To celebrate the Neue Galerie’s recent acquisition and exhibition of Ernst Ludwig Kirchner’s Berlin Street Scene (above), painted in 1913-1914, the Neue Galerie published a companion book by Pamela Kort tracing the significance and following the long journey of the painting from Kirchner’s studio to their gallery in New York. With this publication, the Neue Galerie puts Berlin Street Scene prominently on the art world map and simultaneously reevaluates the reputation of Kirchner, helping elevate him to the highest echelon of German art.
Kirchner saw Berlin Street Scene as “authentic German drawing,” later commenting that, through “the rhombus of the heads that is twice repeated… life and movement arise from a basic geometric form.” Kort breaks down Kirchner’s painting using Kirchner’s own words to show how this attention to geometry and form, arising perhaps from his early architectural training, allowed Kirchner to create a whole new language of drawing. “Kirchner was eager to find a way of drawing that would register the essentials of reality without duplicating it,” Kort argues. This sense of essentials without complete verisimilitude appears in other works such as the colored woodcut of a café above. The bold lines and bolder red coloration recreate the bustle and sexual energy of the cafe more truly than any realistic representation.
Kirchner’s relationship with the Schilling sisters, Erna and Gerda, becomes central to Kort’s analysis of the painting. Writing of the Schillings, who became both his models and lovers, Kirchner says, “In thousands of drawings, prints, and paintings these bodies shaped my sense of beauty in creating the physically beautiful woman of our time.” (A nude study of one of the sisters appears above.) Kort shows how Kirchner used these two women as the launching point for a bold exploration of reality, a process of “synkrisis” involving “Kirchner’s mixing of different levels of reality.” Because of the pre-World War I crackdown on prostitution in Germany, prostitutes had to dress respectably and use subtle cues to hawk their wares—so subtle that well-to-do women were often confused for prostitutes (and vice versa). Kort shows how Kirchner takes advantage of this confusion to create multiple layers of identity for his female figures. “Social reality is not rendered here,” Kort writes, “It is aestheticized—even eroticized—as part of Kirchner’s pursuit to put down in paint the relational tensions of figures in the streets.”
Kort places Berlin Street Scene within the context of other street scenes painted by Kirchner between 1913 and 1915 and demonstrates how Kirchner increasingly became aware “the selling of the feminine mystique as a painted consumer item.” Like prostitution, modern art fell victim to increased official censorship in the run-up to World War I, linking the two in Kirchner’s mind. As female sexuality became more of a commercial enterprise, Kirchner increasingly saw the link between art and commerce. Other works such as Russian Dancer (above) show how the female figure had been reduced to a commodity, marketed and displayed like any other good for sale. In other works such as his Judgment of Paris, mimicking that of Lucas Cranach the Elder, Kirchner examines the dynamic of how women “asked to be looked at” and how men make the choices, just as the man in Berlin Street Scene chooses between the two women and Kirchner finally chose stable Erna (dressed in Berlin Street Scene in blue as “a kind of de-eroticized Madonna”) over the lusty Gerda (shown in Berlin Street Scene “swathed in red,… a dangerous siren”).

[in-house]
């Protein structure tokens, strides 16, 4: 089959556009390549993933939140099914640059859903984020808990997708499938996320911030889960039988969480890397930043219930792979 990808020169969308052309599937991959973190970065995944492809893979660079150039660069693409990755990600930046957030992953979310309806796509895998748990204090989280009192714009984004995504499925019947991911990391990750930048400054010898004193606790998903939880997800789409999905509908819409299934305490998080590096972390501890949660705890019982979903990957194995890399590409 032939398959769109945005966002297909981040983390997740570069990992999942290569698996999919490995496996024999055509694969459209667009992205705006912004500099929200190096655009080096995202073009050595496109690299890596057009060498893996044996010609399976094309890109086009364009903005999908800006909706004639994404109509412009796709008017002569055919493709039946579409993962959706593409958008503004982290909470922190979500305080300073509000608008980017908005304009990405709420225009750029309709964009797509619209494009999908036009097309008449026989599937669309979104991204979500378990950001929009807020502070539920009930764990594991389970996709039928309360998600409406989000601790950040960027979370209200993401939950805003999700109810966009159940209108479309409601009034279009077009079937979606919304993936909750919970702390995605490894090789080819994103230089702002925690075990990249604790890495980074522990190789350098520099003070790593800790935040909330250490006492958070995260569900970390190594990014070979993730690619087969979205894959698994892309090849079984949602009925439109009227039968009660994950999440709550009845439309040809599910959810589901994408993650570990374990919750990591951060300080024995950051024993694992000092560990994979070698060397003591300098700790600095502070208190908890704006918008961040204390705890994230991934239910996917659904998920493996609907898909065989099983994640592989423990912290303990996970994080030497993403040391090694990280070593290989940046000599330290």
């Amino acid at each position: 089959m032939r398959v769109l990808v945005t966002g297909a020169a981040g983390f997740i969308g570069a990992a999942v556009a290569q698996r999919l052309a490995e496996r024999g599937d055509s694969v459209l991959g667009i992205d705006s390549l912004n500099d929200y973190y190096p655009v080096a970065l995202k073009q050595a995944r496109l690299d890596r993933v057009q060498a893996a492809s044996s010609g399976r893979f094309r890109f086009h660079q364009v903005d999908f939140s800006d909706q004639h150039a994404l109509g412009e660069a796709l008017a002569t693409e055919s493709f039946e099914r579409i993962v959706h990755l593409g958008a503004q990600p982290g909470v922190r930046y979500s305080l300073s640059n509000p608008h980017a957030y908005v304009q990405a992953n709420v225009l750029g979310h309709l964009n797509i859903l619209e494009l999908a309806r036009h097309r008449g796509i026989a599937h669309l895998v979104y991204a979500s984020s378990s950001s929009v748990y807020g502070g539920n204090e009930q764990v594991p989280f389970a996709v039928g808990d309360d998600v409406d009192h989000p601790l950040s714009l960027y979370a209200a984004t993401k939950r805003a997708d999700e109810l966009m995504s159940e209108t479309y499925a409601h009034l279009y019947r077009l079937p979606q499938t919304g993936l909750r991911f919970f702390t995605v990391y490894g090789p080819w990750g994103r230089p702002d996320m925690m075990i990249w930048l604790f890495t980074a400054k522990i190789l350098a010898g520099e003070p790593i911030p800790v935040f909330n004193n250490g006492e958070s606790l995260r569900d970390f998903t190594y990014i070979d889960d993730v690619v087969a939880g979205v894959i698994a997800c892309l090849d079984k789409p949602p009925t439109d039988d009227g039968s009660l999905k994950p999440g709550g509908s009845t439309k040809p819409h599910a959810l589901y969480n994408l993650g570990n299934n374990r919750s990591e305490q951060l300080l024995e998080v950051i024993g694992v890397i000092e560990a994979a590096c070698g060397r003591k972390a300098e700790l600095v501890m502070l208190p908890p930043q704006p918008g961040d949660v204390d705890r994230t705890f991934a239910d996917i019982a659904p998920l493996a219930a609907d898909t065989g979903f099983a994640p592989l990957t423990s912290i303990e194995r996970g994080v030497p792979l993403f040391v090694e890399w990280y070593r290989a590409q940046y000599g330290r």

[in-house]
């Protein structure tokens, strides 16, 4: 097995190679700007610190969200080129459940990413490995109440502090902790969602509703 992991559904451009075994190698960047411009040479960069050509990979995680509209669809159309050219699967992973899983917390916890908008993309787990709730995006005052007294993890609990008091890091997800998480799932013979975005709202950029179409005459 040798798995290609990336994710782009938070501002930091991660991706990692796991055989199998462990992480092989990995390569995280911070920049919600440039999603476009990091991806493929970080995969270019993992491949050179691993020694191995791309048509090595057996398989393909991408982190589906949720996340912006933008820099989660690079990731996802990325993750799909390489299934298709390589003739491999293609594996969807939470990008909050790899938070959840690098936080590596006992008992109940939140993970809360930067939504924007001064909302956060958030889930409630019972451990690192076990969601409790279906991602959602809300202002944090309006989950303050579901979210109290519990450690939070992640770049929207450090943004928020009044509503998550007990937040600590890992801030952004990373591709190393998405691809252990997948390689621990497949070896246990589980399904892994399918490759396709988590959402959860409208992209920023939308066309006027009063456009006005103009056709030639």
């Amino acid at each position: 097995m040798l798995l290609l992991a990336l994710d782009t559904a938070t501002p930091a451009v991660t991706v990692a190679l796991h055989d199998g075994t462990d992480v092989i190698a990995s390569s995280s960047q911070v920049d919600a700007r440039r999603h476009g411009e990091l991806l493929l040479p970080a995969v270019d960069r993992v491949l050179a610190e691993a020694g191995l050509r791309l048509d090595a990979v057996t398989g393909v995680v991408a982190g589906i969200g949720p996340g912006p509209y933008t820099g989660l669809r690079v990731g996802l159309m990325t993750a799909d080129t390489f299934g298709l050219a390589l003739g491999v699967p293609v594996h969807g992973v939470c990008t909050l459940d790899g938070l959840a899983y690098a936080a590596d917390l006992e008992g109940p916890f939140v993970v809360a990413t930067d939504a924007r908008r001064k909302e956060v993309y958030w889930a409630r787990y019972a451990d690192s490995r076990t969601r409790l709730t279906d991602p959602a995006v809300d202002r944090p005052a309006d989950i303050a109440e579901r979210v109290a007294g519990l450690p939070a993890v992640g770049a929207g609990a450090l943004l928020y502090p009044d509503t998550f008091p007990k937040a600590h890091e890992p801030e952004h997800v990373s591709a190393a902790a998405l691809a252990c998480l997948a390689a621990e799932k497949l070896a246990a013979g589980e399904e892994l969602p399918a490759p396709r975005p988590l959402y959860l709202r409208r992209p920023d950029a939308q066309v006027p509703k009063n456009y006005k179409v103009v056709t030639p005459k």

Kort follows with the sad dénouement of Kirchner’s life, starting with his embrace of National Socialism in the early 1930s stemming from his sense of German nationalism. “Interestingly,” Kort writes, “the more it became clear to him the extent to which his work was being driven to the perimeters of the German art scene, the more he underscored himself as a German artist.” By 1937, the Nazis had removed Kirchner’s works from German museums and included him in the "Degenerate Art" exhibit. Kirchner took his own life in 1938, leaving behind a final self portrait hidden behind another work that remained hidden until 1970. This final portrait leaves a haunting final image of this great artist.
Kort concludes the book with a brief history of the painting’s provenance from Kirchner’s hands to the Neue Galerie’s doorstep. It reads like a brief history of the tragic tale of art during Europe’s cataclysmal 20th century. The story of Berlin Street Scene’s improbably survival through two wars and restitution to the heirs of the rightful owners in 2004 reads like adventure fiction, except that you know it was too terribly real.
Although a slender volume, Ernst Ludwig Kirchner: Berlin Street Scene boasts many beautiful color reproductions and a plethora of photos of Kirchner and his circle as well as of the Berlin streets of the time. The electric blue endpapers featuring street maps and street scenes of Berlin circa 1914 first caught my eye and raised my expectations for greater things inside. I wasn’t disappointed. Pamela Kort takes Berlin Street Scene apart brick by brick and rebuilds it in our imagination just as Ernst Ludwig Kirchner rebuilt and reshaped it in his own.
[Many thanks to the Neue Galerie for providing me with a review copy of this book as well as the images above from the exhibition.]